Watt's mechanism, which because of its extreme
simplicity is still in use today, solves in practice the
problem of drawing a straight line, or at least a curve so near to
a straight line to be practically indistinguishable in
applications. After Watt, other instruments were found,
certainly more complicated, that draw approximated lines;
some of these can be seen and operated.

The theoretical
problem still stands, however - is it possible to build an
instrument that draws a true straight line, not just an
approximation? A first positive answer is given by
Sarrus' mechanism, in which the points on the upper plate
all move along vertical lines. It is, however, a machine
which is neither practical (Watt's mechanism is much
simpler and more reliable) nor satisfying from the
theoretical point of view, since it operates in
three-dimensional space and not on the plane.
Technically, this also means it takes up a lot of space.

The exact solution to the problem is given by a
mechanism invented in 1864 by A. Peaucellier, based on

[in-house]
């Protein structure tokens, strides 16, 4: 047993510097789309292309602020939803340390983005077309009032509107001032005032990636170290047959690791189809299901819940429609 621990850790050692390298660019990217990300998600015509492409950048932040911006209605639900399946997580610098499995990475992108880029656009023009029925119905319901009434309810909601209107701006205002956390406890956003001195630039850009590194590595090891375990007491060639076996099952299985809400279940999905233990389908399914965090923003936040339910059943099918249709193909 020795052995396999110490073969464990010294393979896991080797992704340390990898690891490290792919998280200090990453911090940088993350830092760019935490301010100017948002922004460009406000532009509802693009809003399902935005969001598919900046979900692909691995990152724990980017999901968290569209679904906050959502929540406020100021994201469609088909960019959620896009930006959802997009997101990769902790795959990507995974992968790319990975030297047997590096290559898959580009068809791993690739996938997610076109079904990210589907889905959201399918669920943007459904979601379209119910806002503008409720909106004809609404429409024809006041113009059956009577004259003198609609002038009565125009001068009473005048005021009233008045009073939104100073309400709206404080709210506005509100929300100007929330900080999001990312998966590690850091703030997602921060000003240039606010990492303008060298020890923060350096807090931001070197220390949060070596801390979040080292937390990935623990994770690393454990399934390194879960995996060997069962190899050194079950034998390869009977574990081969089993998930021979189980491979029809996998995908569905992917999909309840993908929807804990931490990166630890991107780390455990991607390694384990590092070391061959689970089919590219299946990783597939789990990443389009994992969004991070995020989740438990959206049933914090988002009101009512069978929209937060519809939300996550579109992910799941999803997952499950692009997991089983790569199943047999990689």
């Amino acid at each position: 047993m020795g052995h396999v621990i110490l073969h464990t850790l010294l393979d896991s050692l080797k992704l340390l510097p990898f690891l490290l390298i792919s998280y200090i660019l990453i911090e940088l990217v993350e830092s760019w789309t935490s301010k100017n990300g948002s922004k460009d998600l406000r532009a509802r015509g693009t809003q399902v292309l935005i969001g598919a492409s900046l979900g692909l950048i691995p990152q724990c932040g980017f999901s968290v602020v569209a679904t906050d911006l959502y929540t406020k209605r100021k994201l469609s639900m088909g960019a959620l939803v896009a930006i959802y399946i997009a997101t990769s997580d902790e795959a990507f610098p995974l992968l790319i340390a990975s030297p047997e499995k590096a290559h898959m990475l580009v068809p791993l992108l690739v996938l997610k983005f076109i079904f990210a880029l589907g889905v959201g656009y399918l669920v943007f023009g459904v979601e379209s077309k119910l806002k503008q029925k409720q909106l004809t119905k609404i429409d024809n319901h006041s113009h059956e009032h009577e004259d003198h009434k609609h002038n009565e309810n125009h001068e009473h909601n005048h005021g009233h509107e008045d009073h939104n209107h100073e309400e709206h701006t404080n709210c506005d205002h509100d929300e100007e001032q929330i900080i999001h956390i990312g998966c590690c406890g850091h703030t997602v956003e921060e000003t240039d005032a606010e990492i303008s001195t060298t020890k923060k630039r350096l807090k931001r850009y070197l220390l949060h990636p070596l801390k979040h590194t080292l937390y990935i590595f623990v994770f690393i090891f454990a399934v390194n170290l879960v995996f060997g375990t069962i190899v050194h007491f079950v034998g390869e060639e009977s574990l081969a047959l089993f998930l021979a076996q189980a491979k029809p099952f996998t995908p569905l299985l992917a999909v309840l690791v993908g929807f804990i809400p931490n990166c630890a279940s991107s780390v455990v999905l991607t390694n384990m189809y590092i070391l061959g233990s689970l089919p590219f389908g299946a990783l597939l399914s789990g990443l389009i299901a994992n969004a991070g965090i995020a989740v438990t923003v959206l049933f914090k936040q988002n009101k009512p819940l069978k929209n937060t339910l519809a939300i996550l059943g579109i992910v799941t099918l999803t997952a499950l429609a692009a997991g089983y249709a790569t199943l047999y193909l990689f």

the properties of a specific mathematical transformation:
the inversion compared to a circumference. The mechanism
is made of a number of rods hinged so that, whatever way
they are moved, the product of the distances of the P and Q
point from O is always the same. To use a more technical
language, points P and Q correspond through inversion
compared to a circle whose centre is O.

One of the properties of inversion is that when point P traces a circumference, its corresponding point Q also traces a circumference. Only one case provides an exception, which is what we need - when the circumference traced by P goes through the centre O, the corresponding point Q traces not a circumference, but a straight line. One then understands the role of the PR rod, whose extremity R is fixed to the table. It has nothing to do with inversion, but it ensures that point P, which now can only rotate around R, draws a circumference. If PR is equal to RO, this circumference will go through the centre O, and then the corresponding point Q will draw a rect, or, more precisely, a segment.